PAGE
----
My life has taken a serpentine course. For a time, I lost my personality. I lost my optimism. I lost my boyhood. We left Missouri for a part of Florida known as LA (Lower Alabama). I grew up there.
But I’m not crying today. Because I’ve cried enough. For most of my life I played the role of victim. I have perpetually asked why. Why me, God? Why did this happen to me?
Why, why, why?
But as a middle-aged man, I realize now this was the wrong question to ask. I believe the question I should have been asking is “Why was I selected?”
In fact, I can almost hear the Great Artist asking me this question. I can almost hear his booming voice, echoing throughout the prairie.
“Why did I choose you, kid?” He’s asking. “Why would I choose you, of all people, to undergo a life painted with physical abuse, mental illness, shame, and suicide? Why would I allow anyone in this world to suffer?”
The answer is: I don’t know why, Lord. I don’t know why, because I’m not smart enough to know why you would select a blamed fool like me.
I was born in Missouri, God. So I guess you’re just going to have to Show Me.
stephenpe - April 30, 2023 12:35 pm
Sounds like a necassary trip. I hope it gives you some more closure. I recenently visited my first house in Lakeland Fla with my daughter. We lived there till I was 4. Memories flood back. We love you , Sean. If you need a break one day Im willing to slip in a story……..
Reba Brewington - April 30, 2023 12:43 pm
My friend Tina, saw you last night. I’m one of those Morning Break women. We are such a God loving group of women. As I read this, I could put myself in your place young man. Continue writing please.
David in California - April 30, 2023 2:24 pm
Good question. Good answer.
Dee Thompson - April 30, 2023 7:25 pm
I didn’t know you were living in Missouri when your dad passed. I thought you had always lived in Florida. No matter. What’s important is when you re-visit the past like that you realize it doesn’t have any power over you any more. You aren’t a prisoner of it. My adopted son endured terrible abuse and neglect and the suicide of his older brother, and he was less than 8 years old during all of it. He was 10 when I adopted him. After he got counseling he eventually realized he could let go of that pain and it wouldn’t have to define his life. That was a long and painful process but for those of us whose childhoods were awful, the good news is that we can still find love, joy, and happiness. I’m so glad your life has become a tribute instead of a cautionary tale. Bless you. [BTW, if you want to know more about my amazing son, read here: https://deescribbler.typepad.com/my_weblog/2023/04/to-sleep-beneath-the-sky.html%5D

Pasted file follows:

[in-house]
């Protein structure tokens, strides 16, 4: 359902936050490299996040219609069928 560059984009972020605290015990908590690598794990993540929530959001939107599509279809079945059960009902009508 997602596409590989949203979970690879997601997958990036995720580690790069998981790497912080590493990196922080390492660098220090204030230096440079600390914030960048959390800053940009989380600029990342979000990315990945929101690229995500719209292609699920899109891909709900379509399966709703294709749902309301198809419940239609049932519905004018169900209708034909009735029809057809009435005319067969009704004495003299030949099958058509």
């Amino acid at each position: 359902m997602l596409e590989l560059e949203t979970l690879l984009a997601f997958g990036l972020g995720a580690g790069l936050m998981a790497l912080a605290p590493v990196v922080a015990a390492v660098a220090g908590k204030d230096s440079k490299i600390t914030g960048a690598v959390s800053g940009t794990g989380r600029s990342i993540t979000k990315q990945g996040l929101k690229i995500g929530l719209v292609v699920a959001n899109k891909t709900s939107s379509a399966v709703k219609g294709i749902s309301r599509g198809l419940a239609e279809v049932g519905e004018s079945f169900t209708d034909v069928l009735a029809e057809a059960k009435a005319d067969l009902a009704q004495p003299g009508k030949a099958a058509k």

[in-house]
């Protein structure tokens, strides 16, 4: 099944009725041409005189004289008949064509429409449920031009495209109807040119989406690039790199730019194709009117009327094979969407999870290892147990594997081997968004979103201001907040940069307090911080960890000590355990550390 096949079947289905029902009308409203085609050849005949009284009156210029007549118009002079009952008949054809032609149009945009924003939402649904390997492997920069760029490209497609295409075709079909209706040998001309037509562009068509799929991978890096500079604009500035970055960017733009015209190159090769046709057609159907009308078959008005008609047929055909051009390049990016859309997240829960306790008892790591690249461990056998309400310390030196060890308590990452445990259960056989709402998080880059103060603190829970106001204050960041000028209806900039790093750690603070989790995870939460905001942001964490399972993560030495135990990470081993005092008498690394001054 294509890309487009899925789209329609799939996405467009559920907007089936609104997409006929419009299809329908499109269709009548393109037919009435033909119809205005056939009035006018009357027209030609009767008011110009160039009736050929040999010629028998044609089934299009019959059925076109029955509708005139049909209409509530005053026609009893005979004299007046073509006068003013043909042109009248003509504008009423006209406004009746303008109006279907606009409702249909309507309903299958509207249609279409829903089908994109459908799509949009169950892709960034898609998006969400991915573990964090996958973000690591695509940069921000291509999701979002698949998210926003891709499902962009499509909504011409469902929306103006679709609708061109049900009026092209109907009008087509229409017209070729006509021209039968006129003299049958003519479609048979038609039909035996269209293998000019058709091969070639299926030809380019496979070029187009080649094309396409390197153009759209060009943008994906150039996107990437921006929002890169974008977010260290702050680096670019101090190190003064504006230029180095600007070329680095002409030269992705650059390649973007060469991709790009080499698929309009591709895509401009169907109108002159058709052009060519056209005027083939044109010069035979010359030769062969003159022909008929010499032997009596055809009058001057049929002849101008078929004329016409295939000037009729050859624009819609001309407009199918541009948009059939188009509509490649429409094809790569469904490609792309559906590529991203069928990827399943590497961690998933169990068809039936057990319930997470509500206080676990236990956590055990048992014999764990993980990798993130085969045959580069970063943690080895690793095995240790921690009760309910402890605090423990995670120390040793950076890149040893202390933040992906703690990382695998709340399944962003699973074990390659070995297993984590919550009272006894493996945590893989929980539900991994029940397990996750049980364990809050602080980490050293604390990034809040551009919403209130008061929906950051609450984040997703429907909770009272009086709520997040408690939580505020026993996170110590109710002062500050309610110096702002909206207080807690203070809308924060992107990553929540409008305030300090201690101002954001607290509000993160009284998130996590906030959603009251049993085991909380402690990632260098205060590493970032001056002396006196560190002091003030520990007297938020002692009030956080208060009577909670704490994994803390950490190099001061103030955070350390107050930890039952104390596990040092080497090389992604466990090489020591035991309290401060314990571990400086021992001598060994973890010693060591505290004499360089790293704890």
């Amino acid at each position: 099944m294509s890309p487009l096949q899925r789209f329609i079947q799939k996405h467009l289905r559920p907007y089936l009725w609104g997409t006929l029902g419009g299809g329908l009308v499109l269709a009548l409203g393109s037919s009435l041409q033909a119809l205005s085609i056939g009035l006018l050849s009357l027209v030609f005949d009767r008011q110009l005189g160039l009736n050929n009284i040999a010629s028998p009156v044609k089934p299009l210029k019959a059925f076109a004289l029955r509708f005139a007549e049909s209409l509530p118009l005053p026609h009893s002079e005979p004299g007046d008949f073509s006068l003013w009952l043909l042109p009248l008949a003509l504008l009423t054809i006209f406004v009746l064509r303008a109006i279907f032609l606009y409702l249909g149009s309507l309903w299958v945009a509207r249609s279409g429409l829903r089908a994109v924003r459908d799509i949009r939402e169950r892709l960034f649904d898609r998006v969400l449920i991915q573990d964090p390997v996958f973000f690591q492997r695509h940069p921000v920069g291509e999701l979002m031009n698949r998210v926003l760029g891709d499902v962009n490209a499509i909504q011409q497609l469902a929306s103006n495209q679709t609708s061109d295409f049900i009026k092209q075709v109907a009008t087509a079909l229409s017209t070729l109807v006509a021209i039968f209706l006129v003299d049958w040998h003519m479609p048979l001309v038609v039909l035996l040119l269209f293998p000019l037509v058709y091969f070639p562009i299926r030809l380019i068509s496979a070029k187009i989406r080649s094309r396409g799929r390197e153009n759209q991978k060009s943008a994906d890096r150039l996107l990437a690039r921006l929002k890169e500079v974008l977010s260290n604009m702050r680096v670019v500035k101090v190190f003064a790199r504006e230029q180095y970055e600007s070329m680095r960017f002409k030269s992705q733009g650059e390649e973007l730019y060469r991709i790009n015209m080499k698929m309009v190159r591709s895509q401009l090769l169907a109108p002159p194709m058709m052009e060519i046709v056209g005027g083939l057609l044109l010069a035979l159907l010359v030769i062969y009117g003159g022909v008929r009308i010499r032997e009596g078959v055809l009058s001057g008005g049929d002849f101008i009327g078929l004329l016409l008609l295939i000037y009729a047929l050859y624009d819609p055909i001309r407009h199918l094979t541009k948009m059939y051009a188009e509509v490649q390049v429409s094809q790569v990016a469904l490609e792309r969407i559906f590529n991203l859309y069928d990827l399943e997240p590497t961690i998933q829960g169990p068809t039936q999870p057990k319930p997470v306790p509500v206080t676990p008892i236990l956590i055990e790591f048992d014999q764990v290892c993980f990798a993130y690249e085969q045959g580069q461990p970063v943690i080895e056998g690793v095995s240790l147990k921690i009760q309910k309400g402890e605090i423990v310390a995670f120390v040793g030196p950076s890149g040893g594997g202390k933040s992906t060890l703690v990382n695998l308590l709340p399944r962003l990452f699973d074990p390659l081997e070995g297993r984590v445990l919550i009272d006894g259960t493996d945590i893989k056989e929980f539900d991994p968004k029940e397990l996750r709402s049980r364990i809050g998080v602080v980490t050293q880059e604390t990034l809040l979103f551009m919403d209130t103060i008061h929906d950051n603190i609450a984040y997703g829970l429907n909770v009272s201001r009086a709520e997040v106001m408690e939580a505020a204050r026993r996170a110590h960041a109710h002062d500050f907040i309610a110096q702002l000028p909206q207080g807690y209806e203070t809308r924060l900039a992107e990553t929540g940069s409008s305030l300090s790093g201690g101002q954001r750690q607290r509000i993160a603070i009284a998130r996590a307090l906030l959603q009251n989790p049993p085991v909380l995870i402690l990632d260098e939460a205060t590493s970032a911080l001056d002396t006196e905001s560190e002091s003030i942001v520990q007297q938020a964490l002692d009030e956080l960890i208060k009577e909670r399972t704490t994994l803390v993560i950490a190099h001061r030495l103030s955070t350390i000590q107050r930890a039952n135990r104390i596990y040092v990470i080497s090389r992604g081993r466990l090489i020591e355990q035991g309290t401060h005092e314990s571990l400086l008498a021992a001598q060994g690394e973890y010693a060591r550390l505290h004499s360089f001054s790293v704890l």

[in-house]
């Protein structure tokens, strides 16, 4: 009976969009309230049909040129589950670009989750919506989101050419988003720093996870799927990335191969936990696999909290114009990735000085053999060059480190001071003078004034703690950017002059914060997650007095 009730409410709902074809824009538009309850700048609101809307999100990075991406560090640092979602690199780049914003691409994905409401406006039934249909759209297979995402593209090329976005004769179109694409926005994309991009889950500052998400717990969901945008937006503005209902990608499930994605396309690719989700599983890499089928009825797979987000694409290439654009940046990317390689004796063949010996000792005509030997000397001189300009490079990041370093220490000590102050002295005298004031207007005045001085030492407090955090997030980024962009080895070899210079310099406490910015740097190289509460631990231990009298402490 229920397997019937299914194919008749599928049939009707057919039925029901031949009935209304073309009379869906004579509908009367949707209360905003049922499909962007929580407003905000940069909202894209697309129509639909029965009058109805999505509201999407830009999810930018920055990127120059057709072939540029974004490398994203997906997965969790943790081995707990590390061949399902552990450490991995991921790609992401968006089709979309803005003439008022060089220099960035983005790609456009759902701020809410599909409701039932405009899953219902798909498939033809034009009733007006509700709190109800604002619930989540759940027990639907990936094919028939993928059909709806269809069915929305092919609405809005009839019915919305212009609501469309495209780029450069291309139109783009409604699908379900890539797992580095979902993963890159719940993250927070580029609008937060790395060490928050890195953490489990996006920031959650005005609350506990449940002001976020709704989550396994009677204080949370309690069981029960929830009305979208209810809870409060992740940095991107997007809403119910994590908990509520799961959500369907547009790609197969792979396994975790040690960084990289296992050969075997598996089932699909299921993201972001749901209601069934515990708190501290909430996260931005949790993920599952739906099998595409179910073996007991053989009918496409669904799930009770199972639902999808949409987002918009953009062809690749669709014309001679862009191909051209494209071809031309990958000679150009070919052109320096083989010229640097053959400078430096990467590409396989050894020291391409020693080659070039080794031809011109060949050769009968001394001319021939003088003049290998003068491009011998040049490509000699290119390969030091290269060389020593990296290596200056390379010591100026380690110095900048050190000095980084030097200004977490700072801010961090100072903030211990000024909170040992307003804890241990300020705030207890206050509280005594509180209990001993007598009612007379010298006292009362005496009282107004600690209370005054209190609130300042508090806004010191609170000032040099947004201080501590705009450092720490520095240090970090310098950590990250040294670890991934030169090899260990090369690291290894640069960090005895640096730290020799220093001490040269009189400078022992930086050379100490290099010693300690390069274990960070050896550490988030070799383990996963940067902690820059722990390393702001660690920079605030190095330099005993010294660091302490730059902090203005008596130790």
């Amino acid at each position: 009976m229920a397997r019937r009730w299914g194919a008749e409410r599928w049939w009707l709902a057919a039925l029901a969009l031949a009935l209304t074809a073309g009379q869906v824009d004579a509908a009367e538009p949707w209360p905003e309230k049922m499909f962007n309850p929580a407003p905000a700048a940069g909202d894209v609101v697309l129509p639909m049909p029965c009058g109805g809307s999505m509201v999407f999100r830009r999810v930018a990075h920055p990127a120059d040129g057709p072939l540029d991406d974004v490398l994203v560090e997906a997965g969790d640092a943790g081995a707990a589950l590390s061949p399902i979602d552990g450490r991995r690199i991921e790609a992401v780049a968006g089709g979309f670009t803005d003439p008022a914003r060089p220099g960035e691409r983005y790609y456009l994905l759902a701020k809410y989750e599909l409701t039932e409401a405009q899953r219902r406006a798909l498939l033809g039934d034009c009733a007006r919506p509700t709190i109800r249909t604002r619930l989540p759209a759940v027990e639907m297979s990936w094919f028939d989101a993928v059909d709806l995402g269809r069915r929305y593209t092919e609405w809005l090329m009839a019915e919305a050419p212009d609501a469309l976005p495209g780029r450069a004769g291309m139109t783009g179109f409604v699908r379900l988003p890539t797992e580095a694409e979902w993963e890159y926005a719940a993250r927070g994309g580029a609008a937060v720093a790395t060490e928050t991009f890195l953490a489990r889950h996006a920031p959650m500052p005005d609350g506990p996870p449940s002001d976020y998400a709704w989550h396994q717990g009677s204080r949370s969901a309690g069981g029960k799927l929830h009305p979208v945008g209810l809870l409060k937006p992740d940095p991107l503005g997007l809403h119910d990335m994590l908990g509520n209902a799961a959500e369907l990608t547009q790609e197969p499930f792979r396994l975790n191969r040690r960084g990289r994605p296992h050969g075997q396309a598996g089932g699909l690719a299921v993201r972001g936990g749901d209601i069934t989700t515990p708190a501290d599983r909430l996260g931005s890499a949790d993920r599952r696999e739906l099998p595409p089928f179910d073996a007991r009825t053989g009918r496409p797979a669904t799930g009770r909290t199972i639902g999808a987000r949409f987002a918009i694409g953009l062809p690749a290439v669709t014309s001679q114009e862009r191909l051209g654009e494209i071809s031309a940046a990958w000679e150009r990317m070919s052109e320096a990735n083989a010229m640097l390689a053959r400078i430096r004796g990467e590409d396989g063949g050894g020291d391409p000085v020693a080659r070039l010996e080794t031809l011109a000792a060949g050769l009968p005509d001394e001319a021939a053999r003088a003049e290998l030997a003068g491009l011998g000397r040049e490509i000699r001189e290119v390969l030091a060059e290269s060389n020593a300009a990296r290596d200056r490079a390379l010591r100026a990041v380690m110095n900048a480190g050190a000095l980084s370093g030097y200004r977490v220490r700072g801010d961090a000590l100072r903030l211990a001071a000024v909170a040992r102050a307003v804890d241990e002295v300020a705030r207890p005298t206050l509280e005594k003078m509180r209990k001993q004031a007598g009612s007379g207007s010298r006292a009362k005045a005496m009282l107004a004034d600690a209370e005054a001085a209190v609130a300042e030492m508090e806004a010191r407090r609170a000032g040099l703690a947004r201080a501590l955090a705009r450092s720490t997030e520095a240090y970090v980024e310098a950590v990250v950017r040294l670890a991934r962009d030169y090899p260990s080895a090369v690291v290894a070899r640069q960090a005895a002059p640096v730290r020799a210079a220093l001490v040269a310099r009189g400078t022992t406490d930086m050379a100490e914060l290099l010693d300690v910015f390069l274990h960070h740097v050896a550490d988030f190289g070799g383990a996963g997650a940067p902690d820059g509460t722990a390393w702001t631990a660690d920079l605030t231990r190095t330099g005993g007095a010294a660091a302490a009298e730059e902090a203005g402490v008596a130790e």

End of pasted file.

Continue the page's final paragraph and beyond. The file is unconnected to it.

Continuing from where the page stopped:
Cheryl Singers - April 30, 2023 7:40 pm
It was so good to see you last evening, Sean. Please tell your mom hello from us. Your talents were evident at 12. So good to see how those talents and gifts continue to grow. Know that your gifts are making a difference in peoples lives. I hope it’s fun for you. Creative people need an outlet or they explode!! haha. Seems you have found many. You are blessed.
Fran Decker - May 1, 2023 2:07 am
Sean, all of your posts are meaningful to me in some way. But today’s was exceptional. My husband took his own life over 20 years ago and the lessons I absorbed from that experience could not have been learned in other ways. I too am convinced that God had to show me